For grammar schools most first choices turned away -  Skinners School with 115 (up from 92 but see below); then Judd School- 88 (in top two for past two years); Tonbridge Grammar School - 77 (top last year); Weald of Kent Grammar School - 50; Dartford Grammar School for Girls - 47; Tunbridge Wells Grammar School for Girls  - 39; Maidstone Grammar School - 36; Dartford Grammar School - 35; Queen Elizabeth's Grammar SChool - 34; Simon Langton Grammmar School for Boys - 34; Sir Roger Manwoods School - 33; and Tunbridge Wells Grammar School for Boys 32. All others had fewer than 30.
The caution with regard to Skinners is that many parents put them second to Judd and this year in particular the figures are skewed with Skinners offering places to 73 first choices, 39 second choices and 3 third choices (St Olave's is often the third school in this triangle)). Over at Judd there were 120 first choices and 2 second choices offered places so I would argue that Judd is the more oversubscribed – the vagaries of the system!

The Judd School has offered 16 places off the waiting list on 31st March. Clearly this will have a corresponding knock on figure for The Skinners School who initially offered 6 further places. Also of  note are Longfield Academy up 72 first preferences from 64 to 136 (turning away 22 of these), Oakwood Park Grammar  School up 54 (turning away 15 of these) , Chaucer Technology College up 45, Swan Valley Community School up 43. For all the above schools, waiting lists and appeals will see numbers of the children turned away eventually offered places at their first choice school.

There were just 5 Medway schools with vacancies before Medway Council reallocated children who had been given none of their choices. After reallocation, Bishop of Rochester Academy and St John Fisher RC were full, whilst Hundred of Hoo, Chatham Grammar Boys and Chatham Grammar Girls still have spare places. 151 places were taken up by Kent children nearly every school accepting some; with 116 Medway children going the other way into Kent - nearly half of these to Holmesdale. 68 out of the 298 children entered for Medway Reviews were successful.

The following grammar schools each had more than ten vacancies on March 1st: Borden, Clarendon House, Dover Grammar Boys, Folkestone Girls, Harvey, Highworth (heavily oversubscribed with first choices last year!), Invicta. The following grammar schools have four or fewer vacancies (none between four and ten!): Gravesend Boys (heavily oversubscribed with first choices last year!), Gravesend Girls, Wilmington Boys, Wilmington Girls. All other Kent grammar schools were full on National Offer Day.

Non selective schools with vacancies, that were full last year: Hextable, Meopham, Northfleet Girls, St Edmunds Dover, St George's Gravesend, St John's Gravesend, Walmer, Wilmington Enterprise.

Non selective schools full that had vacancies last year: Castle Community, Longfield Academy.

Please note that even though a school is full according to the Planned Admission Number, appeals can and will be successful in some cases. An Independent Appeal Panel has the right to instruct schools to take additional children. Last year the number of successful appeals at oversubscribed schools in Kent ranged from nil to 38. Further, where a grammar school has vacancies, the appeal panel is under no obligation to fill these and won't if there are insufficient children of a 'grammar school standard'.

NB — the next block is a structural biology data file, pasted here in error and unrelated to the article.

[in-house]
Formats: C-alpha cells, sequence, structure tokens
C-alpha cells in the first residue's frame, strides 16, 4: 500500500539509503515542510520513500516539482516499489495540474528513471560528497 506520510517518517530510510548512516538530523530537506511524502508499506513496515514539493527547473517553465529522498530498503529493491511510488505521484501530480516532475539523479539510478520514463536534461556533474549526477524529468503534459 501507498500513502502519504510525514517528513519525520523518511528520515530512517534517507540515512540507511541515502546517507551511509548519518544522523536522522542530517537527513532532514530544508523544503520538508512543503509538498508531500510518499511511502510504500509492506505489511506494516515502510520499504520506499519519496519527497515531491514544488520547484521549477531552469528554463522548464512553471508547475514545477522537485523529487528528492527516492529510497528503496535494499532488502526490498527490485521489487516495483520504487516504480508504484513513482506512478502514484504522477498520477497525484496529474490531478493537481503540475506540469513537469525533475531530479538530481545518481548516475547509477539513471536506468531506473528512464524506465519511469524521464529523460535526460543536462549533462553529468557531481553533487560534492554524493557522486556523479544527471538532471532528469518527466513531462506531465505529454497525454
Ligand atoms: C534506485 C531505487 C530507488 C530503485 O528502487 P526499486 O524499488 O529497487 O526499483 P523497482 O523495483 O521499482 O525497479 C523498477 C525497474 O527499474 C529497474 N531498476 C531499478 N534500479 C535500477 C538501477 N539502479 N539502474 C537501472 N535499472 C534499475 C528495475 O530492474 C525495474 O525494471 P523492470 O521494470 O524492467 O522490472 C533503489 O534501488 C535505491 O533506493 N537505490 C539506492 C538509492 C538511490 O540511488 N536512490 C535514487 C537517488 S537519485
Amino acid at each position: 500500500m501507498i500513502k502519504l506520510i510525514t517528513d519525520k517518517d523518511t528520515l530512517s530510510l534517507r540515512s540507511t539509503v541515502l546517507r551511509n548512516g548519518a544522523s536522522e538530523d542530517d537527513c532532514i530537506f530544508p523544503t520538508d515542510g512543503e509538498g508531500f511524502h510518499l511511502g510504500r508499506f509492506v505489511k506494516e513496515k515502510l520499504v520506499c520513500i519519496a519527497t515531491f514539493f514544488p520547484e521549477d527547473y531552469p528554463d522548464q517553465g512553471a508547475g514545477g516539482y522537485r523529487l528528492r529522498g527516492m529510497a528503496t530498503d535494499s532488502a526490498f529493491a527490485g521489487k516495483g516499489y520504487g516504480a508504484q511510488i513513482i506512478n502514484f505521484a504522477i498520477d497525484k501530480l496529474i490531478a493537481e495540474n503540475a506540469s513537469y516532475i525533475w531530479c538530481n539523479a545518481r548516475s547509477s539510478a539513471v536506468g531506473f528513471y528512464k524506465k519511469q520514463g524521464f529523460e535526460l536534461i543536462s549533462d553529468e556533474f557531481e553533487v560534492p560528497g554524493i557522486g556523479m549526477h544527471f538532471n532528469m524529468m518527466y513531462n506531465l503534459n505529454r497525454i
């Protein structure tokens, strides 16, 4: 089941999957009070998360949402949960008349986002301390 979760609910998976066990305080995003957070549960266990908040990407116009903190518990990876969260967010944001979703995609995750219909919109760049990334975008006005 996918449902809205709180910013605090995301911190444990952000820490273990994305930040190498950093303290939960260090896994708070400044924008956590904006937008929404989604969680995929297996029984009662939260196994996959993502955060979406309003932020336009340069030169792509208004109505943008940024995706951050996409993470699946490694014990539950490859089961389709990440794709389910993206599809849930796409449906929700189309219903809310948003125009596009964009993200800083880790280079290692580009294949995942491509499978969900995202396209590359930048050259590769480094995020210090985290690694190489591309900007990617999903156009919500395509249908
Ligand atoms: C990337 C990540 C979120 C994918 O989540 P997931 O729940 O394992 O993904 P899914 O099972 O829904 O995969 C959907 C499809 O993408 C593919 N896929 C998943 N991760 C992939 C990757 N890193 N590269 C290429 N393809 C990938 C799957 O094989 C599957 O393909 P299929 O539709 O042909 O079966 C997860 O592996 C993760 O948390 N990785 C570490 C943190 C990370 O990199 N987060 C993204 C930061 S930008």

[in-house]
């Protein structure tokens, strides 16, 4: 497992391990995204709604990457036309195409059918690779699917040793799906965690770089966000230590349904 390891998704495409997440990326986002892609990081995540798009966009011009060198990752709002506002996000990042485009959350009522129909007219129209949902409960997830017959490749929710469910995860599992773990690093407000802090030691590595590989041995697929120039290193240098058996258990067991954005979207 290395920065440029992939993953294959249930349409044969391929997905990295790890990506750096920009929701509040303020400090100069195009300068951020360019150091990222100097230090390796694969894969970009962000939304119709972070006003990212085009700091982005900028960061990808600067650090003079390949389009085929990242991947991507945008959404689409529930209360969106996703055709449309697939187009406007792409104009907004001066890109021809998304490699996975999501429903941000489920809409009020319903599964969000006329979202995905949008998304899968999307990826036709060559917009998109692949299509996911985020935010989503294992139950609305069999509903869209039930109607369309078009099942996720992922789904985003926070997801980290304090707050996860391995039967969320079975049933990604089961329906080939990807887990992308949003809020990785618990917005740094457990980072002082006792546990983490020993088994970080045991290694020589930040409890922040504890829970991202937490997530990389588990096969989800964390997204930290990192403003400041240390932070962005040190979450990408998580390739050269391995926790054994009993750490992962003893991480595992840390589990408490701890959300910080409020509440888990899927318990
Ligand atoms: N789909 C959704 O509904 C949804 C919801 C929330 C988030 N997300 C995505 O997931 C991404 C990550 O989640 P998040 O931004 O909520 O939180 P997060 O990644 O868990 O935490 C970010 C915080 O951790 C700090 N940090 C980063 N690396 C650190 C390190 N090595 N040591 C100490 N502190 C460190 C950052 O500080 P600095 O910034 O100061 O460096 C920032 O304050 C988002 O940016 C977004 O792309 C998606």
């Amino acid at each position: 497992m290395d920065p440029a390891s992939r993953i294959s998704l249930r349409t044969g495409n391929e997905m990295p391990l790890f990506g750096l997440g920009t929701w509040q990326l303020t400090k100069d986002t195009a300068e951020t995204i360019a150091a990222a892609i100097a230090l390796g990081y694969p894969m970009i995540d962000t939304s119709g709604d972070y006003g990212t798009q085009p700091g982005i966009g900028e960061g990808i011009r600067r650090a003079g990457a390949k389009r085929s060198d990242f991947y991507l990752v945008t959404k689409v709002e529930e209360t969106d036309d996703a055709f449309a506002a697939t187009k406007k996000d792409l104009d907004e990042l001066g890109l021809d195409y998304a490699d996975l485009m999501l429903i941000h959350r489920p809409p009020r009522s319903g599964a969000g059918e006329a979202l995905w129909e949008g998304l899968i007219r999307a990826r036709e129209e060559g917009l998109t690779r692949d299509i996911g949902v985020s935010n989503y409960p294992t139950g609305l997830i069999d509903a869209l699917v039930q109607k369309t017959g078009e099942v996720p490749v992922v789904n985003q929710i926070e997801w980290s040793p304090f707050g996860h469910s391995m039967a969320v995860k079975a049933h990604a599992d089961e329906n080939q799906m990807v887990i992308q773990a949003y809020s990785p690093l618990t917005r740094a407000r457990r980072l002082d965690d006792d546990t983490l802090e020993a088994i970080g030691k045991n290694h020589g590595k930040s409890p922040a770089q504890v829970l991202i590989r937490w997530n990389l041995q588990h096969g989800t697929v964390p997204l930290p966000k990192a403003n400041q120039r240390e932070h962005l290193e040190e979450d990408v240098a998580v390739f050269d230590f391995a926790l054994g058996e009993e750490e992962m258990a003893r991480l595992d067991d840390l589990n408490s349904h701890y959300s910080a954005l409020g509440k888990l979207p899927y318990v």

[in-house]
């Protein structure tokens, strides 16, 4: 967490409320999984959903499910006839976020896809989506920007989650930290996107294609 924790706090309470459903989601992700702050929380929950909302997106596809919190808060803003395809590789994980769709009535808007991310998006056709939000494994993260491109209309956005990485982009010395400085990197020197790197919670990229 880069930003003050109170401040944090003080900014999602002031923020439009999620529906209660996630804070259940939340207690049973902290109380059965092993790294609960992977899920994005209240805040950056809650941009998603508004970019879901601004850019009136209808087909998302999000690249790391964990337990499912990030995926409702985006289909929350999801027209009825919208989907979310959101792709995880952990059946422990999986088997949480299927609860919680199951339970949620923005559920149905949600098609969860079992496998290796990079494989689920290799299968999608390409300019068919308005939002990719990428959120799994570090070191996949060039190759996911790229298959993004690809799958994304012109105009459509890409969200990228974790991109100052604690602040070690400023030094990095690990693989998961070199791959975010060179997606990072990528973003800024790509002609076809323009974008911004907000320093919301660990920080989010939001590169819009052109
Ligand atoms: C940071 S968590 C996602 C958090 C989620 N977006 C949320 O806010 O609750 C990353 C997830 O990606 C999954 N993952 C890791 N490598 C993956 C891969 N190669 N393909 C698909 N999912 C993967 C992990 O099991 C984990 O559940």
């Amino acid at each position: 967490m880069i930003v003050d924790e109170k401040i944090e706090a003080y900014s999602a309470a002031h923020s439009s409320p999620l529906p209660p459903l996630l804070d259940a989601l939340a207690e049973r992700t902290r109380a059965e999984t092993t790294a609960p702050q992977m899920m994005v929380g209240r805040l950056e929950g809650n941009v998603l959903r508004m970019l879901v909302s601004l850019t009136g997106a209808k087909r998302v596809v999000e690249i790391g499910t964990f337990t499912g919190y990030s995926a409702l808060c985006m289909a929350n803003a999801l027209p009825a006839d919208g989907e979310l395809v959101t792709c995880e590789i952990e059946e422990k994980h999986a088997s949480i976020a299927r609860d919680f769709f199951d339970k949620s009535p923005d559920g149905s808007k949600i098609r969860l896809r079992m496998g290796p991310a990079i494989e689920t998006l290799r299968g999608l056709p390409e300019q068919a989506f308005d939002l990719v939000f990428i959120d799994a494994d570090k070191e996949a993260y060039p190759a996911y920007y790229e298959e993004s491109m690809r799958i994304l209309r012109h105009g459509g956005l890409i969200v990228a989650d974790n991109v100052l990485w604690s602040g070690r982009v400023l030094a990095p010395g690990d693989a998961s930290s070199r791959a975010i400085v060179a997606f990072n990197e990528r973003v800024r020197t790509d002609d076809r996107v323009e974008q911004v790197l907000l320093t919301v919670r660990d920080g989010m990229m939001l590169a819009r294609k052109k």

Five Kent schools had over half their places empty before the Local Authority allocated children, who had not been offered any of their choices, to them.

       
       

Secondary School Appeal Statistics for 2010 entry
I do not publish statistics for individual school appeals, as these are determined by Appeal Panels, not by the schools themselves and so can vary enormously year by year.

Type of Appeal Number Successes % success rate
Community Non Selective Schools 88 45 51
Community Grammar Schools 336 128 40
Foundation & VA Non Sel Schools, organised by KCC 425 247 58
Foundation & VA Grammar Schools, organised by KCC 543 174 32
Foundation & VA Non Sel Schools, appeals not organised by KCC 30 27 75
Foundation & VA Grammar Schools, not organised by KCC 362 135 37
Academies 91 29 22
Total 1696 612 36

Please note:
1) Appeals are only heard for places at grammar schools or non selective schools that are oversubscribed. Grammar  school appelas can be against a decision that the child is not of grammar school ability, that the school is full, or both.

2) the Foundation and VA Non Selective Appeal figures are distorted by 4 schools whose combined 132 appeals were all successful.
3) The Academy figures is distorted by the Leigh Academy's 65 appeals. 
4) Appeals not organised by KCC are managed by a number of different providers

11 Plus Test Results 2011 Entry
The source of the data on this page is Kent County Council. My thanks for their co-operation in this.

Category 2009 entry 2010 entry 2011 entry change
  Number Number   Number
Kent Entrants 9249 9418   -101
OutCounty Entrants 1992 2107   +115
Success Boys 2588 2561   -27
Success Girls 2549 2552   +3
Success Kent 4039 4120 4149 +81
OutCounty Success 1098 993 1156 -105

 

So, of the 11,255 children who sat the Kent Test in September, 5,113 were assessed selective, roughly the same number as last year (11,241). The number of out of county children sitting the test rose by 115, the number of Kent children fell by 101 reflecting a lower number in the age group. However, the number of Kent children passing is up by 81 to 4,120, whilst the number of out county children passing is down by 105 to 993.  

There are 4,458 grammar school places in Kent, so if only Kent children were taking them up, there would be 338 spare places, nearly all in the East of the County. The great unknown is how many out of county children will take up Kent places, as many of them have multiple applications across different counties and Boroughs.